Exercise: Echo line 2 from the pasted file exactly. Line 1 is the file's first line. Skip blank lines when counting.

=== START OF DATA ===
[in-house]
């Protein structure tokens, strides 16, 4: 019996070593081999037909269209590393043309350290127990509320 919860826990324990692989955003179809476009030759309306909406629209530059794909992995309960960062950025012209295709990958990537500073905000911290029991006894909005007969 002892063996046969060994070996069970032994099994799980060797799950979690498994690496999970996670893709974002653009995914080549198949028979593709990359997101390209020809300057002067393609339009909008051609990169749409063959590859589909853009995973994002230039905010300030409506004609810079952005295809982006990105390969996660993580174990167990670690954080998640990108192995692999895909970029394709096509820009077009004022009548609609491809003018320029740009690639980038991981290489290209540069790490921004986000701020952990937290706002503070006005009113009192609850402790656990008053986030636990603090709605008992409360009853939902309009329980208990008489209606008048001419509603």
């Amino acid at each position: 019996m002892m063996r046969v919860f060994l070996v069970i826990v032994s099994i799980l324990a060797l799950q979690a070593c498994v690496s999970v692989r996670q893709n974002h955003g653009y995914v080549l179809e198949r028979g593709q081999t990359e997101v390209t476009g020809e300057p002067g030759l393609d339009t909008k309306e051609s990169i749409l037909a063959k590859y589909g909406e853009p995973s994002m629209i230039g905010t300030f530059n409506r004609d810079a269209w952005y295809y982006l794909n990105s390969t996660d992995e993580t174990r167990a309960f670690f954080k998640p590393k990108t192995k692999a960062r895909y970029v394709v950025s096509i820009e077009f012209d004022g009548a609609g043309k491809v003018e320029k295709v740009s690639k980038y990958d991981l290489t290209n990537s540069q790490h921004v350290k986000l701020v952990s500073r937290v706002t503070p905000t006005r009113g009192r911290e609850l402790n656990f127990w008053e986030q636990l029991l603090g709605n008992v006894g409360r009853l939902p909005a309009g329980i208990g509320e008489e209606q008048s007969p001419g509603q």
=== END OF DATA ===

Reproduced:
């Protein structure tokens, strides 16, 4: 019996070593081999037909269209590393043309350290127990509320 919860826990324990692989955003179809476009030759309306909406629209530059794909992995309960960062950025012209295709990958990537500073905000911290029991006894909005007969 002892063996046969060994070996069970032994099994799980060797799950979690498994690496999970996670893709974002653009995914080549198949028979593709990359997101390209020809300057002067393609339009909008051609990169749409063959590859589909853009995973994002230039905010300030409506004609810079952005295809982006990105390969996660993580174990167990670690954080998640990108192995692999895909970029394709096509820009077009004022009548609609491809003018320029740009690639980038991981290489290209540069790490921004986000701020952990937290706002503070006005009113009192609850402790656990008053986030636990603090709605008992409360009853939902309009329980208990008489209606008048001419509603």